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The King–Devick test is a valid and reliable tool for assessing sport-related concussion in Australian football: A prospective cohort study

Hecimovich, M., King, D., Dempsey, A.R. and Murphy, M. (2018) The King–Devick test is a valid and reliable tool for assessing sport-related concussion in Australian football: A prospective cohort study. Journal of Science and Medicine in Sport . In Press.

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Link to Published Version: https://doi.org/10.1016/j.jsams.2018.03.011
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Abstract

Objectives
Sport-related concussion (SRC) research has focused on impaired oculomotor function. The King–Devick (K–D) test measures oculomotor performance and is reported to identify suboptimal brain function. The use of the K–D test in Australian football (AF), a sport involving body contact and tackling, has not been documented. Therefore, the objective of this study was to determine the test–retest reliability and diagnostic accuracy of the K–D test on a sub-elite AF team.

Design
Prospective cohort study

Methods
In total, 22 male players (19.6 + 2.3 years) were tested and re-tested on the K–D test. Those suspected of having a SRC secondary to a significant head impact were tested. Randomly selected additional players without SRC were assessed for comparison.

Results
There were observable learning effects between the first and second baseline testing (48 vs. 46 s). The ICC for the first and second baseline tests was 0.91. Post-match test times were longer than the baseline times for players with SRC (n = 7) (−1.9 s; z = −5.08; p < 0.0001). Players tested with no signs of SRC (n = 13) had an improvement in time when compared with their baseline score (3.0 s; z = −4.38; p < 0.0001). The overall sensitivity was 0.98, specificity 0.96, and a kappa of κ = 0.94. The positive likelihood ratio was 11.6 and the positive predictive value was 89.0%.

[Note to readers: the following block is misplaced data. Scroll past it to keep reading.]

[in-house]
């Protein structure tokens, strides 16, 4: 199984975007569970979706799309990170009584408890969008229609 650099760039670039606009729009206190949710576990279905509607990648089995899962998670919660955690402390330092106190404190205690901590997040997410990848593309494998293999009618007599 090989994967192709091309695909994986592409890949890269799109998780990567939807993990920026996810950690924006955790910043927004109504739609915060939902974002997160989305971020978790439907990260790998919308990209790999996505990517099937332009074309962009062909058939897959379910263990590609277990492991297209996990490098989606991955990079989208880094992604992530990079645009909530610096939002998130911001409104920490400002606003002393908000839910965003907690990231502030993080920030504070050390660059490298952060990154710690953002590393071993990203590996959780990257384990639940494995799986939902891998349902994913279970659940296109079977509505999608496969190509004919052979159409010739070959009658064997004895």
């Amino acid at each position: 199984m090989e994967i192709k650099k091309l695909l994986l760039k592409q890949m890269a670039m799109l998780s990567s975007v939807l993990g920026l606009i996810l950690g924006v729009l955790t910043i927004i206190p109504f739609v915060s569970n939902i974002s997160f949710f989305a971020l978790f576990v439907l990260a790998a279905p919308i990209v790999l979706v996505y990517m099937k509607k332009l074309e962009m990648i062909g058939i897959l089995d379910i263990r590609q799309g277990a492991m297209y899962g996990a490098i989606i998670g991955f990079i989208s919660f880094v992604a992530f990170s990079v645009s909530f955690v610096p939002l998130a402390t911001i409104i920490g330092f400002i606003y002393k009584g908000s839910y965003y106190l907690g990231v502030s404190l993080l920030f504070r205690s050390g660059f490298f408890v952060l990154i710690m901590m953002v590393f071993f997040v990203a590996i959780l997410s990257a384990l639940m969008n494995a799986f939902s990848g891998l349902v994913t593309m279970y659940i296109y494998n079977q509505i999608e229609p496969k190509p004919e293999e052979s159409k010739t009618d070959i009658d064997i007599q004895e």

Conclusions
This study supports the use of the K–D test due to its test–retest reliability, high sensitivity and specificity, and fast and simple use that is ideal for sports medicine professionals to make quick judgement on management and playability.

Publication Type: Journal Article
Murdoch Affiliation: School of Psychology and Exercise Science
Publisher: Elsevier BV
Copyright: © 2018 Sports Medicine Australia
URI: http://researchrepository.murdoch.edu.au/id/eprint/40588
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